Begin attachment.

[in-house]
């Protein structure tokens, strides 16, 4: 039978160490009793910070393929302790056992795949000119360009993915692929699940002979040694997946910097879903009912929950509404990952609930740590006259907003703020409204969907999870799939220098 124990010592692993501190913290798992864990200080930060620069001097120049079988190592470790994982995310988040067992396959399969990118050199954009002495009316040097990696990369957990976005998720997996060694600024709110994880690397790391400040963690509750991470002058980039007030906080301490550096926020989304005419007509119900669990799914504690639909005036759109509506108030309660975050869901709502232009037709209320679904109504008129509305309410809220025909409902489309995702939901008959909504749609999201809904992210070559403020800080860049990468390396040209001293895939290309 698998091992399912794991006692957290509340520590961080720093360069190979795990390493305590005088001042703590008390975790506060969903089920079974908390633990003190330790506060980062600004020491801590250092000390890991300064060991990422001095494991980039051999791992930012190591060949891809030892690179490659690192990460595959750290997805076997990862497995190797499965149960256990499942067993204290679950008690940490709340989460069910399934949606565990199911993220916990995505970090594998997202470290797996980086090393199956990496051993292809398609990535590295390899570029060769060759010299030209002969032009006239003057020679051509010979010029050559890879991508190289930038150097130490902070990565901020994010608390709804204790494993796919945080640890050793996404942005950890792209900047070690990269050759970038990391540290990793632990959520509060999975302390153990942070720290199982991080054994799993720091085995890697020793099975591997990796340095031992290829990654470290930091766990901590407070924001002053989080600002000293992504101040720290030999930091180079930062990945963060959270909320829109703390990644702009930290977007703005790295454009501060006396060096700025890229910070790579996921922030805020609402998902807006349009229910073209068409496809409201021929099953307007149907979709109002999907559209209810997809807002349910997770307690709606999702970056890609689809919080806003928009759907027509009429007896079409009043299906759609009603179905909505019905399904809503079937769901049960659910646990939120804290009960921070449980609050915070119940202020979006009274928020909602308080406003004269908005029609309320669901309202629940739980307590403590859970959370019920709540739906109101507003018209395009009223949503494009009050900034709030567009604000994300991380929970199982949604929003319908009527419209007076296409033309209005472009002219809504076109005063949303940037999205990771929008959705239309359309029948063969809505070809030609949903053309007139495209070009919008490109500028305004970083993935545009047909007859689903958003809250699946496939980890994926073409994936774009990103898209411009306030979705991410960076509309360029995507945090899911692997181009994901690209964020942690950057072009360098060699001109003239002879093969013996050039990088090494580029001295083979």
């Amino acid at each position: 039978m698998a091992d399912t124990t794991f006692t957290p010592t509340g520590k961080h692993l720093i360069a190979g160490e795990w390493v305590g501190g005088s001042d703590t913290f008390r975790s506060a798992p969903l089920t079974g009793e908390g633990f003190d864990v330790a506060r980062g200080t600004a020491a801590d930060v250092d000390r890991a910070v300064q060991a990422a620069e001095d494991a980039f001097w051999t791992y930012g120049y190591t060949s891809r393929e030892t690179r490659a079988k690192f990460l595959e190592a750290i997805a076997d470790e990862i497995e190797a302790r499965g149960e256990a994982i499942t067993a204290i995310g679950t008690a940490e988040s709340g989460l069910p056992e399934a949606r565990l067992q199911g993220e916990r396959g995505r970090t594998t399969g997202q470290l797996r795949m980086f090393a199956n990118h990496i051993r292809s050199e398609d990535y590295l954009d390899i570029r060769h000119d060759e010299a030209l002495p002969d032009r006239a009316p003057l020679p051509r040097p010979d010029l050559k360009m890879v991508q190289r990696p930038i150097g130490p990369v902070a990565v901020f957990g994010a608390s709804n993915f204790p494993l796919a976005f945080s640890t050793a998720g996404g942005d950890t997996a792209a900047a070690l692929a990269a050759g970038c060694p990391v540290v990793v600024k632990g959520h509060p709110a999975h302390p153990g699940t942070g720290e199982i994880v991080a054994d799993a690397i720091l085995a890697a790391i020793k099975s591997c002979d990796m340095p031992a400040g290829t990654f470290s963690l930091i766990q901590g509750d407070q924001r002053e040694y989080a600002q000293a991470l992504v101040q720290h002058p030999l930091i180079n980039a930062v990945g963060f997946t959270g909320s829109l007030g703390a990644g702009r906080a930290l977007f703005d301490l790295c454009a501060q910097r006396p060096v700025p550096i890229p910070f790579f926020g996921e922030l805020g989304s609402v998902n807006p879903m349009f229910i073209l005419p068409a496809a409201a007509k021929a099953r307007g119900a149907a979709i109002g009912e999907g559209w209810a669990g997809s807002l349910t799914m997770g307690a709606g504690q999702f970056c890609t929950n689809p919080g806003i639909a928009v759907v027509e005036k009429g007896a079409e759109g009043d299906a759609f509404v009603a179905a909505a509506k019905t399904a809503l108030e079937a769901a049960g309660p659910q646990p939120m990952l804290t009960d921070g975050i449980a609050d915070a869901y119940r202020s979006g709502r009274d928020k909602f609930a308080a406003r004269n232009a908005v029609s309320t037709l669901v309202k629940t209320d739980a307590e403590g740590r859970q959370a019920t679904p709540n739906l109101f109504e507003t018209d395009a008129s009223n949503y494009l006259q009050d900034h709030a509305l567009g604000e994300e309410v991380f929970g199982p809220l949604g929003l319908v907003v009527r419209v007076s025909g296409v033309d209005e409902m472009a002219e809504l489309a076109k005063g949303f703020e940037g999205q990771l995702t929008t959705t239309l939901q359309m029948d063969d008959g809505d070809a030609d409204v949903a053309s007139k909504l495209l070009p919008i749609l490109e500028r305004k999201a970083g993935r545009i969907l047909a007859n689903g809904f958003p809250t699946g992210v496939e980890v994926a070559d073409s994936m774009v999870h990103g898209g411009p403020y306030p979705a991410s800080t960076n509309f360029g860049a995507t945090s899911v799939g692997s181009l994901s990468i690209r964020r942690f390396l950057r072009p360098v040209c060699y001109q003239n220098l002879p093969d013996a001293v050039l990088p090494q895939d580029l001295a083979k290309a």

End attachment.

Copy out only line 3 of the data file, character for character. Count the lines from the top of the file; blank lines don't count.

């Amino acid at each position: 039978m698998a091992d399912t124990t794991f006692t957290p010592t509340g520590k961080h692993l720093i360069a190979g160490e795990w390493v305590g501190g005088s001042d703590t913290f008390r975790s506060a798992p969903l089920t079974g009793e908390g633990f003190d864990v330790a506060r980062g200080t600004a020491a801590d930060v250092d000390r890991a910070v300064q060991a990422a620069e001095d494991a980039f001097w051999t791992y930012g120049y190591t060949s891809r393929e030892t690179r490659a079988k690192f990460l595959e190592a750290i997805a076997d470790e990862i497995e190797a302790r499965g149960e256990a994982i499942t067993a204290i995310g679950t008690a940490e988040s709340g989460l069910p056992e399934a949606r565990l067992q199911g993220e916990r396959g995505r970090t594998t399969g997202q470290l797996r795949m980086f090393a199956n990118h990496i051993r292809s050199e398609d990535y590295l954009d390899i570029r060769h000119d060759e010299a030209l002495p002969d032009r006239a009316p003057l020679p051509r040097p010979d010029l050559k360009m890879v991508q190289r990696p930038i150097g130490p990369v902070a990565v901020f957990g994010a608390s709804n993915f204790p494993l796919a976005f945080s640890t050793a998720g996404g942005d950890t997996a792209a900047a070690l692929a990269a050759g970038c060694p990391v540290v990793v600024k632990g959520h509060p709110a999975h302390p153990g699940t942070g720290e199982i994880v991080a054994d799993a690397i720091l085995a890697a790391i020793k099975s591997c002979d990796m340095p031992a400040g290829t990654f470290s963690l930091i766990q901590g509750d407070q924001r002053e040694y989080a600002q000293a991470l992504v101040q720290h002058p030999l930091i180079n980039a930062v990945g963060f997946t959270g909320s829109l007030g703390a990644g702009r906080a930290l977007f703005d301490l790295c454009a501060q910097r006396p060096v700025p550096i890229p910070f790579f926020g996921e922030l805020g989304s609402v998902n807006p879903m349009f229910i073209l005419p068409a496809a409201a007509k021929a099953r307007g119900a149907a979709i109002g009912e999907g559209w209810a669990g997809s807002l349910t799914m997770g307690a709606g504690q999702f970056c890609t929950n689809p919080g806003i639909a928009v759907v027509e005036k009429g007896a079409e759109g009043d299906a759609f509404v009603a179905a909505a509506k019905t399904a809503l108030e079937a769901a049960g309660p659910q646990p939120m990952l804290t009960d921070g975050i449980a609050d915070a869901y119940r202020s979006g709502r009274d928020k909602f609930a308080a406003r004269n232009a908005v029609s309320t037709l669901v309202k629940t209320d739980a307590e403590g740590r859970q959370a019920t679904p709540n739906l109101f109504e507003t018209d395009a008129s009223n949503y494009l006259q009050d900034h709030a509305l567009g604000e994300e309410v991380f929970g199982p809220l949604g929003l319908v907003v009527r419209v007076s025909g296409v033309d209005e409902m472009a002219e809504l489309a076109k005063g949303f703020e940037g999205q990771l995702t929008t959705t239309l939901q359309m029948d063969d008959g809505d070809a030609d409204v949903a053309s007139k909504l495209l070009p919008i749609l490109e500028r305004k999201a970083g993935r545009i969907l047909a007859n689903g809904f958003p809250t699946g992210v496939e980890v994926a070559d073409s994936m774009v999870h990103g898209g411009p403020y306030p979705a991410s800080t960076n509309f360029g860049a995507t945090s899911v799939g692997s181009l994901s990468i690209r964020r942690f390396l950057r072009p360098v040209c060699y001109q003239n220098l002879p093969d013996a001293v050039l990088p090494q895939d580029l001295a083979k290309a």